Random Data
6 Random Data
Although Einstein said that god does not play dice,
R can. For example
> sample(1:6,10,replace=T)
[1] 6 4 4 3 5 2 3 3 5 4
or with a function
> RollDie = function(n) sample(1:6,n,replace=T)
> RollDie(5)
[1] 3 6 1 2 2
In fact,
R can create lots of different types of random
numbers ranging from familiar families of distributions to specialized
ones.
6.1 Random number generators in R the ``r'' functions.
As we know, random numbers are described by a distribution. That is,
some function which specifies the probability that a random number
is in some range. For example
P(
a <
X £ b). Often this is
given by a probability density (in the continuous case) or by a
function
P(
X=
k) =
f(
k) in the discrete case.
R will give
numbers drawn from lots of different distributions. In order to use
them, you only need familiarize yourselves with the parameters that
are given to the functions such as a mean, or a rate. Here are
examples of the most common ones. For each, a histogram is given
for a random sample of size 100, and density (using the ``d''
functions) is superimposed as appropriate.

Uniform.
 Uniform numbers are ones that are "equally likely" to
be in the specified range. Often these numbers are in [0,1] for
computers, but in practice can be between [a,b] where a,b depend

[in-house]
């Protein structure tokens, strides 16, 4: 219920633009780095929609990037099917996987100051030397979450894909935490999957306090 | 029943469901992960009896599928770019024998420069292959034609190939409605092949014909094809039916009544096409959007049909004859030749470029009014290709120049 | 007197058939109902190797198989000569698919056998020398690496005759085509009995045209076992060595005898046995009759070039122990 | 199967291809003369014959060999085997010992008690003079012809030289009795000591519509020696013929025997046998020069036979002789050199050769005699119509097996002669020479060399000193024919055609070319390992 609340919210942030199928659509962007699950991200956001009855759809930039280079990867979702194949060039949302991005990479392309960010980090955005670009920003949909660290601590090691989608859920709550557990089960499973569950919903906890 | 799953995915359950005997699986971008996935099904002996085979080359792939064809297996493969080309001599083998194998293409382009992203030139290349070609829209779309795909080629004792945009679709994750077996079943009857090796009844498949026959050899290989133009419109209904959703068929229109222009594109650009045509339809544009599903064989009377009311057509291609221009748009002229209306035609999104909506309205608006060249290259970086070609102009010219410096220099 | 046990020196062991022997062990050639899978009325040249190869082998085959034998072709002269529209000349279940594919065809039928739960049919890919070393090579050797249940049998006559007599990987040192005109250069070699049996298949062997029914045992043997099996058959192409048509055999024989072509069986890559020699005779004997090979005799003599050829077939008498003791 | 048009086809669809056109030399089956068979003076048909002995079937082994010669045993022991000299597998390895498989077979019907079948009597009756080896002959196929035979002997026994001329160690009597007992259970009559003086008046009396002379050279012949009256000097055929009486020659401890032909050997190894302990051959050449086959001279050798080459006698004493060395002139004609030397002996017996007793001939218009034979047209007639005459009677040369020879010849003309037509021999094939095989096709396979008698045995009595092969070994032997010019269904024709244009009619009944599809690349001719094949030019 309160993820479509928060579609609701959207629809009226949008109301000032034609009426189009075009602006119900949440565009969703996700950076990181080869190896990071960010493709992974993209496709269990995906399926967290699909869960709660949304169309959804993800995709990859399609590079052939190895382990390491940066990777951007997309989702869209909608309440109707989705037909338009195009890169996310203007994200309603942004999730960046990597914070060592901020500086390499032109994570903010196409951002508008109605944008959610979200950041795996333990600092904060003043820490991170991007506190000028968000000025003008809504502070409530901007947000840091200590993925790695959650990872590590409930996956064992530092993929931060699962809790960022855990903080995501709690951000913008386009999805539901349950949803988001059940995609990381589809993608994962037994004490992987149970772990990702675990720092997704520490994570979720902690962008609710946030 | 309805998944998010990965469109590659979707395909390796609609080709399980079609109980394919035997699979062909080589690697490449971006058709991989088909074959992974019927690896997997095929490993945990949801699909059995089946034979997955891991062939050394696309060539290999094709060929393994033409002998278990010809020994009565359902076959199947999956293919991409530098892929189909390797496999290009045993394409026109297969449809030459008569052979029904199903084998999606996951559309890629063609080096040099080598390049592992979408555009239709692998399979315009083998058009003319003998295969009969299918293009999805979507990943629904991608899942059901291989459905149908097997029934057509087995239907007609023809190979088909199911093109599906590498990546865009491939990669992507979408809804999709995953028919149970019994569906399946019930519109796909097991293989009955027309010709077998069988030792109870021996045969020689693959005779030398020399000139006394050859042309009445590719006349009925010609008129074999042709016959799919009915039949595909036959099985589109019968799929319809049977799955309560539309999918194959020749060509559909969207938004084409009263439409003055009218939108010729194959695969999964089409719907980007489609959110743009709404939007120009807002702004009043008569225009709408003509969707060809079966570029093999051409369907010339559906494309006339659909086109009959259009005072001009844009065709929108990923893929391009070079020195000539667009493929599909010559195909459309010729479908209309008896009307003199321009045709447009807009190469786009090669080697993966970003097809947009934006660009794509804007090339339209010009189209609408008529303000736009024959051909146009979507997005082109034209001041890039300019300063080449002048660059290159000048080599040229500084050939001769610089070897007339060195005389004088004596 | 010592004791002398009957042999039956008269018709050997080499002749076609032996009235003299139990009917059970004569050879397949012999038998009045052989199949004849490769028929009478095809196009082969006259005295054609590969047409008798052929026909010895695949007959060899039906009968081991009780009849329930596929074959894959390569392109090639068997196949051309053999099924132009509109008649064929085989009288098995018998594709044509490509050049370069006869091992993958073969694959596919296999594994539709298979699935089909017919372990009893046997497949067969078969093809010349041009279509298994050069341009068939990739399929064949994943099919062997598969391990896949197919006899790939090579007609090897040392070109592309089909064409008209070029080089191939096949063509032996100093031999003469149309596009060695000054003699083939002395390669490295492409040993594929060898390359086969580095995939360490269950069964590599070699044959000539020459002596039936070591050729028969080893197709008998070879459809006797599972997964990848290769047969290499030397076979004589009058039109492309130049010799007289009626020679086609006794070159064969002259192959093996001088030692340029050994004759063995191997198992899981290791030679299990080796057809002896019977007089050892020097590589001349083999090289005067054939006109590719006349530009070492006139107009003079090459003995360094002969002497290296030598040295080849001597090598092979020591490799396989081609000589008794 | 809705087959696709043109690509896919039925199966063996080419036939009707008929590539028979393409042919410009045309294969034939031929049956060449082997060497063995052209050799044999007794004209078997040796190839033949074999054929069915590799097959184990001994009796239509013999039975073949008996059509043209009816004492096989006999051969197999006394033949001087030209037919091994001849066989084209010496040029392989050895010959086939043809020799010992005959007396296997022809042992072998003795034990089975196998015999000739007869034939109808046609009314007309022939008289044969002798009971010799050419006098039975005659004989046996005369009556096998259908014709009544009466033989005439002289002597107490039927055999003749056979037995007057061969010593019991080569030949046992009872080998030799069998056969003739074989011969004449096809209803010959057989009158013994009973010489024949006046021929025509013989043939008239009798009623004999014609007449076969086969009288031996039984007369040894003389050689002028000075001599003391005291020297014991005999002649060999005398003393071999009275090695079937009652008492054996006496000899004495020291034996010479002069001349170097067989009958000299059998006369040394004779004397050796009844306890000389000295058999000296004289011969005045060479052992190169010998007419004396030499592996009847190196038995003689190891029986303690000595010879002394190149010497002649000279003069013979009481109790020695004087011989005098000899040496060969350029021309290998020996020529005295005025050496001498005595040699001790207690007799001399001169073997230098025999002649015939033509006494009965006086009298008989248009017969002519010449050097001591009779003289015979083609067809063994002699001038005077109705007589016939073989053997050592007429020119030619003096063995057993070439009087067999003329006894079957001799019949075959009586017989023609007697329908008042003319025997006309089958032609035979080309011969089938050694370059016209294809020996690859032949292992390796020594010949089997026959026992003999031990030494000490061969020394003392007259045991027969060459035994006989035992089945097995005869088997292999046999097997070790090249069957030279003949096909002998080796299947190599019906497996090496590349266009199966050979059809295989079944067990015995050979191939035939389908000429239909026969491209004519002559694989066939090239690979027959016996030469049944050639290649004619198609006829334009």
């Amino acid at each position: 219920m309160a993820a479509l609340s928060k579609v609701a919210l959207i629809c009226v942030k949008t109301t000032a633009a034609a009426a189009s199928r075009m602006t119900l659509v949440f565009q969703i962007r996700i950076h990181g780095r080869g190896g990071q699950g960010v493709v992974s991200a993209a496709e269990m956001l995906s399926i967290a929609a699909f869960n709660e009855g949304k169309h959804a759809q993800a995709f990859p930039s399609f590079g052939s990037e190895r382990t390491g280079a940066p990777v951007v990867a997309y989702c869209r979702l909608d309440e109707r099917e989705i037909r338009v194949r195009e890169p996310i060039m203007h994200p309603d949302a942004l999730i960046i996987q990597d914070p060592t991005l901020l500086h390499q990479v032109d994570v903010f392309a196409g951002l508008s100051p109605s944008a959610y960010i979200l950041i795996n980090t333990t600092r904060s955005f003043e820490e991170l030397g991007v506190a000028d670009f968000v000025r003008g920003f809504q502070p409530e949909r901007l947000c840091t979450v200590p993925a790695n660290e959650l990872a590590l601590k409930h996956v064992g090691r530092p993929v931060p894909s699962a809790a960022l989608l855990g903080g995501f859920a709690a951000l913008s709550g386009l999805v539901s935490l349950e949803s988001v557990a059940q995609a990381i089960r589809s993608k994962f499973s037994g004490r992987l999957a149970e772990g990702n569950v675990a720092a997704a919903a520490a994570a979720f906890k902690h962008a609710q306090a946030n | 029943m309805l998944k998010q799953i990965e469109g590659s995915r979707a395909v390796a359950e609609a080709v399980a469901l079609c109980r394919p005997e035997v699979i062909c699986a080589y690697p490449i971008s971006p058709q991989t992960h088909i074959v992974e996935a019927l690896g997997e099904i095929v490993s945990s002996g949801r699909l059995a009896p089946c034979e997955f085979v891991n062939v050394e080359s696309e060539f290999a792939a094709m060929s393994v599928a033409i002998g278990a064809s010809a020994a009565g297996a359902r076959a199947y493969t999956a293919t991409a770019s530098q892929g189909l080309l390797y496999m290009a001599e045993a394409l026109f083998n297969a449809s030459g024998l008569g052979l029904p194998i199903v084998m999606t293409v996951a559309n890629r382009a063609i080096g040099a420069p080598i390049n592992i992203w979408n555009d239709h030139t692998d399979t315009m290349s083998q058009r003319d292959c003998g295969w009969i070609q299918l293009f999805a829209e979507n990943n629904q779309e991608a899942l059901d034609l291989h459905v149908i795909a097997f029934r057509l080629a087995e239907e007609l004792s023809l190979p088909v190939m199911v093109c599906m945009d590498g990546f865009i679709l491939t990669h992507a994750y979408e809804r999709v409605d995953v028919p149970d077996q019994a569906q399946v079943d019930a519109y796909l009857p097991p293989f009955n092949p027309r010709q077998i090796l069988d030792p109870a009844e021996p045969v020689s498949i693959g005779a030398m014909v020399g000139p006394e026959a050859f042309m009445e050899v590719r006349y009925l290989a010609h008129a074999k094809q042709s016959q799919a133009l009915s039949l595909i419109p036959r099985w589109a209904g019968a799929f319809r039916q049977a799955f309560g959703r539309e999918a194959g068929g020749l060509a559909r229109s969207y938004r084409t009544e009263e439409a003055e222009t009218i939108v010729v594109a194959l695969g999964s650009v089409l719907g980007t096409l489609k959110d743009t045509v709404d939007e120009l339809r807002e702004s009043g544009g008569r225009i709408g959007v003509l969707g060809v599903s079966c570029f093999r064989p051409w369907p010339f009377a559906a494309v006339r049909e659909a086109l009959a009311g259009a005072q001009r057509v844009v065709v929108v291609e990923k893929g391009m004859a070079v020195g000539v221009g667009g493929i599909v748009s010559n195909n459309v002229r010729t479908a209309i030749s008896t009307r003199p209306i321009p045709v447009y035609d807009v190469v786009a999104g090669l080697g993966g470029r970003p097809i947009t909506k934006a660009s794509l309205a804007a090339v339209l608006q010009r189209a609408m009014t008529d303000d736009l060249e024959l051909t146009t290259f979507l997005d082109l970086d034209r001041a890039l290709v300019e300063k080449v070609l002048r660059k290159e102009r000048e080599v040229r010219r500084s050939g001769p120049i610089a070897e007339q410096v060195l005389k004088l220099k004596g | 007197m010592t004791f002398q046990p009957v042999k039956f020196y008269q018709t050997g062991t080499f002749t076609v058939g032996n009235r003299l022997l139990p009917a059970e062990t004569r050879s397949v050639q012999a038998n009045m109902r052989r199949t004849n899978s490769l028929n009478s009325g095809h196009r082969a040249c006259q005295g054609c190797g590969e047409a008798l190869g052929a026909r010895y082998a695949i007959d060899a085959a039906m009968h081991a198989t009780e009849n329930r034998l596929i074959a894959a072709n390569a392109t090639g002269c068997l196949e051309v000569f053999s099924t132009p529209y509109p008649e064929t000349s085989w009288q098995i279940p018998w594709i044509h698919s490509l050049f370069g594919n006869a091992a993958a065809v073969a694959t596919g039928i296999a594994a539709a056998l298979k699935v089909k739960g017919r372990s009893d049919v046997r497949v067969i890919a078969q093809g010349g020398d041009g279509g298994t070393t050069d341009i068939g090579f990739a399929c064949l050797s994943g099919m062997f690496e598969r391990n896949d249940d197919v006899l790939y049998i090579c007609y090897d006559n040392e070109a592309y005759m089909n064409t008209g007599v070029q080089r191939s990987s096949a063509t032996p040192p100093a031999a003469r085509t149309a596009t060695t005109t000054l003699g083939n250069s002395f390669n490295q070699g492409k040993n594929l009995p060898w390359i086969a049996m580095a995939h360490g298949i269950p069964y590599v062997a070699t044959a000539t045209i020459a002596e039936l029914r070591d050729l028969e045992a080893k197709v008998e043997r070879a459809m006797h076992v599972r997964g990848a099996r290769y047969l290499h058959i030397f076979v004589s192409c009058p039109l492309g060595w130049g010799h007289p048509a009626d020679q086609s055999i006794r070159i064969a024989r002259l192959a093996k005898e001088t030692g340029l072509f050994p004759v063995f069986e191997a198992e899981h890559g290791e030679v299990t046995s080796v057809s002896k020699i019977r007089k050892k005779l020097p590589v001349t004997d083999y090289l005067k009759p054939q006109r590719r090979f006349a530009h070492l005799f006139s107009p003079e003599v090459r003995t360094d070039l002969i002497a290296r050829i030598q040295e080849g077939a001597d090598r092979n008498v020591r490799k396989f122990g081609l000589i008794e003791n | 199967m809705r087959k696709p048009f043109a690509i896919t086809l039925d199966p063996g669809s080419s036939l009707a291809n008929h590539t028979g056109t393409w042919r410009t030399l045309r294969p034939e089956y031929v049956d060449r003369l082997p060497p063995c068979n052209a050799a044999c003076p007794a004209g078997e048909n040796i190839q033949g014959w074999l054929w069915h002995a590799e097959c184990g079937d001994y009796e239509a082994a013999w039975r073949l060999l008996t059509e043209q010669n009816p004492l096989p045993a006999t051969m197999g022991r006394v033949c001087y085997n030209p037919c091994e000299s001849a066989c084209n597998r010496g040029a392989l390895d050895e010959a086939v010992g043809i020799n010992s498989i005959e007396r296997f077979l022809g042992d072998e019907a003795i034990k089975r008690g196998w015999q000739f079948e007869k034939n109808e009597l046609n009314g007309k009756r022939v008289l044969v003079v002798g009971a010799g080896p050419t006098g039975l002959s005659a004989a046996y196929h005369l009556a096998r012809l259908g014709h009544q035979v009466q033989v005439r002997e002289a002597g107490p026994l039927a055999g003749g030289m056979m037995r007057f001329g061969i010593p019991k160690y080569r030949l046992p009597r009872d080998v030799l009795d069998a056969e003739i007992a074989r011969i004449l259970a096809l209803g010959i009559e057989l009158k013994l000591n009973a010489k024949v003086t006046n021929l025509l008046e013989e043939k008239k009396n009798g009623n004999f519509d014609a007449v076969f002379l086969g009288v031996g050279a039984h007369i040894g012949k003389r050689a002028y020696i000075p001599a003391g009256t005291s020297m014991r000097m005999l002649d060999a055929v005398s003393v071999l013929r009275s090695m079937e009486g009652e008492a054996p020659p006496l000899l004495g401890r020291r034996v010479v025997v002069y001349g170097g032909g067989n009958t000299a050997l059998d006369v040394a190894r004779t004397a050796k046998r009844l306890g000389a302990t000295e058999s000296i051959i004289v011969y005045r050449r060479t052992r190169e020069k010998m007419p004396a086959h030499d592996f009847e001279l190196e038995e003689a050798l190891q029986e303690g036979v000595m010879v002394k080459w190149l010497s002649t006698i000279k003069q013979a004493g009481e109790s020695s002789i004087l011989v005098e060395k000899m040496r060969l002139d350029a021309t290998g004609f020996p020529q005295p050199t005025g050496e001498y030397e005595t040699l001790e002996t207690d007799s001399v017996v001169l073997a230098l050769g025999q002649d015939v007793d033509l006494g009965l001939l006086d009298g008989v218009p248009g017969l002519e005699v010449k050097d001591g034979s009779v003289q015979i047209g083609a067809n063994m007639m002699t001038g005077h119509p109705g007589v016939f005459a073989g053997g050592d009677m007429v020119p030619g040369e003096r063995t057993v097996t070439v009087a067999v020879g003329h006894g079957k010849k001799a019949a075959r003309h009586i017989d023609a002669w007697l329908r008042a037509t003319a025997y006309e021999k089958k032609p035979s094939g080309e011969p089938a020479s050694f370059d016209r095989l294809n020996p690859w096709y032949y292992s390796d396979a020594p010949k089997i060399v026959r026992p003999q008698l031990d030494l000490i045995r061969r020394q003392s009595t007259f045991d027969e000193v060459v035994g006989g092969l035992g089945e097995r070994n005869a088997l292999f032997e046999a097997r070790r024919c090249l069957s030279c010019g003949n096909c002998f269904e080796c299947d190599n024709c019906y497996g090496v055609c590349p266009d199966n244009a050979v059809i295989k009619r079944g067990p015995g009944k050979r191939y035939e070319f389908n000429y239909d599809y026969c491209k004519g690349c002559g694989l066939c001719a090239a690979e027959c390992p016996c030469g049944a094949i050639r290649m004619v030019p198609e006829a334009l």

upon the problem. An example might be the time you wait at a traffic
light. This might be uniform on [0,2].
> runif(1,0,2) # time at light
[1] 1.490857 # also runif(1,min=0,max=2)
> runif(5,0,2) # time at 5 lights
[1] 0.07076444 0.01870595 0.50100158 0.61309213 0.77972391
> runif(5) # 5 random numbers in [0,1]
[1] 0.1705696 0.8001335 0.9218580 0.1200221 0.1836119
The general form is runif(n,min=0,max=1) which allows you to
decide how many uniform random numbers you want (n), and the
range they are chosen from ([min,max])
To see the distribution with min=0 and max=1 (the
default) we have
> x=runif(100) # get the random numbers
> hist(x,probability=TRUE,col=gray(.9),main="uniform on [0,1]")
> curve(dunif(x,0,1),add=T)
Figure 25: 100 uniformly random numbers on [0,1]
The only tricky thing was plotting the histogram with a background
``color''. Notice how the dunif function was used with the
curve function.
 Normal.
 Normal numbers are the backbone of classical statistical theory
due to the central limit theorem The normal
distribution has two parameters a mean µ and a standard deviation
s. These are the location and spread parameters. For example,
IQs may be normally distributed with mean 100 and standard deviation
16, Human gestation may be normal with mean 280 and
standard deviation about 10 (approximately). The family of normals can be standardized
to normal with mean 0 (centered) and variance 1. This is achieved by
"standardizing" the numbers, i.e. Z=(Xµ)/s.
Here are some examples
> rnorm(1,100,16) # an IQ score
[1] 94.1719
> rnorm(1,mean=280,sd=10)
[1] 270.4325 # how long for a baby (10 days early)
Here the function is called as rnorm(n,mean=0,sd=1) where
one specifies the mean and the standard deviation.
To see the shape for the defaults (mean 0, standard deviation 1) we
have (figure 26)
> x=rnorm(100)